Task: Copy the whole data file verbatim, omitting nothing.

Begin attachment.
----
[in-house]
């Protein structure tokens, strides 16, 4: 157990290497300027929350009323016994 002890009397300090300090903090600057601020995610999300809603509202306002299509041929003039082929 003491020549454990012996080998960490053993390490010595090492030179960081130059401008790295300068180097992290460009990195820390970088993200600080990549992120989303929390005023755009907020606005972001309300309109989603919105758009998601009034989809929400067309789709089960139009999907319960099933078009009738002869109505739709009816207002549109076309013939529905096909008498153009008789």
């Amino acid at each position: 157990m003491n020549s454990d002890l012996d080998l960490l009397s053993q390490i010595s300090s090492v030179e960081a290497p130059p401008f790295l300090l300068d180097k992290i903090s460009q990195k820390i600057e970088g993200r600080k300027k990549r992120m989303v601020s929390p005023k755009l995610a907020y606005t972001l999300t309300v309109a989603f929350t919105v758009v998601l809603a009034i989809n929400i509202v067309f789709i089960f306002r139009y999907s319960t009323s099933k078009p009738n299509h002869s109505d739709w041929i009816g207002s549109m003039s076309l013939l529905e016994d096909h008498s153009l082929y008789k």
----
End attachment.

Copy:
[in-house]
């Protein structure tokens, strides 16, 4: 157990290497300027929350009323016994 002890009397300090300090903090600057601020995610999300809603509202306002299509041929003039082929 003491020549454990012996080998960490053993390490010595090492030179960081130059401008790295300068180097992290460009990195820390970088993200600080990549992120989303929390005023755009907020606005972001309300309109989603919105758009998601009034989809929400067309789709089960139009999907319960099933078009009738002869109505739709009816207002549109076309013939529905096909008498153009008789």
């Amino acid at each position: 157990m003491n020549s454990d002890l012996d080998l960490l009397s053993q390490i010595s300090s090492v030179e960081a290497p130059p401008f790295l300090l300068d180097k992290i903090s460009q990195k820390i600057e970088g993200r600080k300027k990549r992120m989303v601020s929390p005023k755009l995610a907020y606005t972001l999300t309300v309109a989603f929350t919105v758009v998601l809603a009034i989809n929400i509202v067309f789709i089960f306002r139009y999907s319960t009323s099933k078009p009738n299509h002869s109505d739709w041929i009816g207002s549109m003039s076309l013939l529905e016994d096909h008498s153009l082929y008789k």